Cricket Communications is about to
become the first operator in the country to offer a prepaid iPhone.
The Leap Wireless International
subsidiary announced today it would begin selling the iPhone 4S and the iPhone
4 on a no-contract basis starting June 22.
“We think this helps level the playing
field with postpaid carriers on handsets,” Leap President and CEO Doug
Hutcheson said during a call with analysts.
The arrival of the iPhone at Cricket
marks a “major step forward” in setting the company apart from the competition,
The iPhone 4S and the iPhone 4 will not
be the last Apple devices to make their appearance at Cricket – Hutcheson said
the company “expects to offer new models when they become available.”
Customers will have to pay more up front
for the hugely popular smartphone, as Cricket is only providing “modest
subsidies” on the device. The iPhone 4S 16 GB model will retail for $500
and the iPhone 4 runs at $400. The device retails for between $100 and $200 at
But Cricket is offering the iPhone with
much lower monthly rates than postpaid plans. Its prepaid plan for the iPhone
runs at just $55 for unlimited voice, text and data – though Cricket’s fair
usage policy caps out data access at 2.3 GB per month. Cricket’s Muve Music
service will not be offered on the device.
Cricket is banking on its customers
taking a long-term view of costs. Though its subscribers could pay less for the
iPhone at a postpaid carrier, the contract they have to sign to get that low
rate locks them into monthly service plans averaging around $100, which end up
being more expensive over time.
Cricket claims that the total cost of
owning a prepaid iPhone on its network for two years – the average term of a
postpaid contract – is $1,719. The average cost of owning a postpaid iPhone on
contract over the same period of time is $2,775, Cricket estimates. The $1,000
cost discrepancy will be Cricket’s primary differentiator.
The iPhone launch is part of Cricket’s
broader initiative to overhaul its smartphone portfolio and introduce new rate
plans over the course of this summer. Hutcheson reiterated the company’s plan
to roll out a fresh line of devices and plans, including “session-based
data” rates. It will also “revise” its upgrade fee when it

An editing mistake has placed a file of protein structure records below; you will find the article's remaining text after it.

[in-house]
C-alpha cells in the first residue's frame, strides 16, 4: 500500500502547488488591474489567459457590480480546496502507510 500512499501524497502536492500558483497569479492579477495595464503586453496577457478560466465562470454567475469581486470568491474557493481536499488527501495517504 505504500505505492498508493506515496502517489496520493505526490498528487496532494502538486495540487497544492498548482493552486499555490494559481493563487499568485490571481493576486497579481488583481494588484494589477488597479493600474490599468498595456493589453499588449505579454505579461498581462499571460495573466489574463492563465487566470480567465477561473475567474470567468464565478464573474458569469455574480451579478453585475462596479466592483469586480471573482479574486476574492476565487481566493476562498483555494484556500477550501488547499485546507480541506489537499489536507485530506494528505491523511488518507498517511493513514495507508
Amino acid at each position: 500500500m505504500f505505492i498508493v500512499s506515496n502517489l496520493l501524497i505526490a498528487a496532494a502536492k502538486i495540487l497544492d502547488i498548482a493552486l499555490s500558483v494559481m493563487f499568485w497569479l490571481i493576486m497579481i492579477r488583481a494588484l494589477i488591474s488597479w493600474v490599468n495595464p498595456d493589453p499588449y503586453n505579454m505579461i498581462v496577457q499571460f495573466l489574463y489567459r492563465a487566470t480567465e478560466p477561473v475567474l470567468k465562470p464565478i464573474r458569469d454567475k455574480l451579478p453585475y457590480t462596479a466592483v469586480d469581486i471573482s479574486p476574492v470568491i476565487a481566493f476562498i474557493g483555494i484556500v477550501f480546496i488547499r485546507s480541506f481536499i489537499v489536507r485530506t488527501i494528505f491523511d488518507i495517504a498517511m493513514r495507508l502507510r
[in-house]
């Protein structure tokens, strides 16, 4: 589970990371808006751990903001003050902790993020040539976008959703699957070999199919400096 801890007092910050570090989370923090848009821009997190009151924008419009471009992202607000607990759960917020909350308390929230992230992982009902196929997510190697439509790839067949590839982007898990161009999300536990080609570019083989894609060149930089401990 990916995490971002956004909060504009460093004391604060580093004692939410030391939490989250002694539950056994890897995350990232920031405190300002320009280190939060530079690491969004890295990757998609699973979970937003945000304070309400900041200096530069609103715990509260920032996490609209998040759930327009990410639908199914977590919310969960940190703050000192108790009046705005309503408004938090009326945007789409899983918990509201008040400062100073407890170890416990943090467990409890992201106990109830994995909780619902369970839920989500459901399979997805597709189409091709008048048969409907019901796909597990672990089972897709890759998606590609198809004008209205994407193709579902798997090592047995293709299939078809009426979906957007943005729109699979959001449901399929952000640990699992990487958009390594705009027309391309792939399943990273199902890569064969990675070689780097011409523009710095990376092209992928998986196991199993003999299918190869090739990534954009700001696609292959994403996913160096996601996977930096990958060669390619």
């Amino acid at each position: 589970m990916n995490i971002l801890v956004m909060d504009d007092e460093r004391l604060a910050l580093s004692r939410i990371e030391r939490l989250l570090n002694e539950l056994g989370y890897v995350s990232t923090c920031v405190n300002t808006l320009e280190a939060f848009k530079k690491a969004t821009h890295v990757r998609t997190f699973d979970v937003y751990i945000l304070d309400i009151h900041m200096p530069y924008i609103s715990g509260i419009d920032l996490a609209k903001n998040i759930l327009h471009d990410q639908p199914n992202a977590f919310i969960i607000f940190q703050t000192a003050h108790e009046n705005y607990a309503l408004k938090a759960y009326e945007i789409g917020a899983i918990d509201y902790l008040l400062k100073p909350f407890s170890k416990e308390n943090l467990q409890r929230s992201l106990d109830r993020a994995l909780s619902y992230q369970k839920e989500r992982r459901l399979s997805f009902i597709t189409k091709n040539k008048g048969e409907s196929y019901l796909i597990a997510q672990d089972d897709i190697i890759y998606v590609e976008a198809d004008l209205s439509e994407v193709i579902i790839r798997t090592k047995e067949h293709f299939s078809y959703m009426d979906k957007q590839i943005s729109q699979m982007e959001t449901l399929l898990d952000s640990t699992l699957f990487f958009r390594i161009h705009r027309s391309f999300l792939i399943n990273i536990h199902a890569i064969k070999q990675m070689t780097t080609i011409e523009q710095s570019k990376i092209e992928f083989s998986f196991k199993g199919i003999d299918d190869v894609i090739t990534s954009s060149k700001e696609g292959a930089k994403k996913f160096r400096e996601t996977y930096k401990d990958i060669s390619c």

introduces its new rates.
The prepaid iPhone will not be offered
in all of Cricket’s stores. The device initially will be available in Cricket
PCS markets covering 60 million people, reaching about 70 percent of its
customer base, Hutcheson said.
“At this point, the device is focused on
launching in our existing PCS footprint. We’re focused not on selling this
roaming on other carrier’s services,” Hutcheson said. “We’re selling the phones
where we have that primary coverage matched up with the device.”
Customers will be able to roam outside
Cricket’s footprint. The operator has a longstanding roaming agreement with
Sprint that provides it with nationwide coverage. Cricket’s iPhone is locked
onto its network so it cannot be used with other providers unless customers
unlock the device.
CFO Jerry Elliott described the
financial impact of the iPhone as a “nonevent” for Cricket’s
operating and capital expenses this year. The operator has signed a three-year
contract with Apple estimated to cost about $900 million. The contract covers
minimum purchase commitments expected to represent less than 10 percent of
projected iPhone sales. By comparison, Sprint agreed to pay Apple $15.5 billion
over four years for the iPhone.
Cricket is so far the only prepaid
operator to offer the iPhone. The device could be a critical tool in helping
the company rise above other no-contract competitors like MetroPCS, which does
not currently offer the iPhone.
Hutcheson said Cricket expected to
benefit from the well-documented iPhone “halo effect” – lower churn,
improved customer satisfaction, higher ARPU and more traffic in stores. The
company had to update its back-end systems and network before it could bring
the iPhone on board, he said. Data usage among its iPhone customers is expected
to be “near” the current usage of its smartphone subscribers.
Analyst Jeff Kagan doesn’t think Cricket
will be the only operator to offer the iPhone on a no-contract basis.
“Will this mean that other existing networks will now also sell the iPhone
in their pre-paid world? Yes I believe it will,” he said in a research note.
“Expect to see the iPhone being sold as a pre-paid device on multiple
networks going forward.”